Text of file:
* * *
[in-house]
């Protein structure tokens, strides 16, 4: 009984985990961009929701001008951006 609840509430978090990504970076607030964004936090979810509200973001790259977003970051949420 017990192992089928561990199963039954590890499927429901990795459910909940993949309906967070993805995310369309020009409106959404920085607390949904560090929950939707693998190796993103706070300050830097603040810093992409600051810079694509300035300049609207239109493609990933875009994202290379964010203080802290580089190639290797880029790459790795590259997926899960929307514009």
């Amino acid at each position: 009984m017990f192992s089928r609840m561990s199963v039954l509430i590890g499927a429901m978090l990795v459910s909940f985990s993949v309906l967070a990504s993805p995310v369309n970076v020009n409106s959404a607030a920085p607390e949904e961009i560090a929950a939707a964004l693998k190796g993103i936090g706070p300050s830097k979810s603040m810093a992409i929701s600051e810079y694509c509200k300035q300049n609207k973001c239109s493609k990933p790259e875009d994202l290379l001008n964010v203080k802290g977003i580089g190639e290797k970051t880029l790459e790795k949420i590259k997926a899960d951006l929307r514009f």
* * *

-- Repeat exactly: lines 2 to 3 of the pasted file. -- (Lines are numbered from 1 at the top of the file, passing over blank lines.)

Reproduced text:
């Protein structure tokens, strides 16, 4: 009984985990961009929701001008951006 609840509430978090990504970076607030964004936090979810509200973001790259977003970051949420 017990192992089928561990199963039954590890499927429901990795459910909940993949309906967070993805995310369309020009409106959404920085607390949904560090929950939707693998190796993103706070300050830097603040810093992409600051810079694509300035300049609207239109493609990933875009994202290379964010203080802290580089190639290797880029790459790795590259997926899960929307514009």
């Amino acid at each position: 009984m017990f192992s089928r609840m561990s199963v039954l509430i590890g499927a429901m978090l990795v459910s909940f985990s993949v309906l967070a990504s993805p995310v369309n970076v020009n409106s959404a607030a920085p607390e949904e961009i560090a929950a939707a964004l693998k190796g993103i936090g706070p300050s830097k979810s603040m810093a992409i929701s600051e810079y694509c509200k300035q300049n609207k973001c239109s493609k990933p790259e875009d994202l290379l001008n964010v203080k802290g977003i580089g190639e290797k970051t880029l790459e790795k949420i590259k997926a899960d951006l929307r514009f």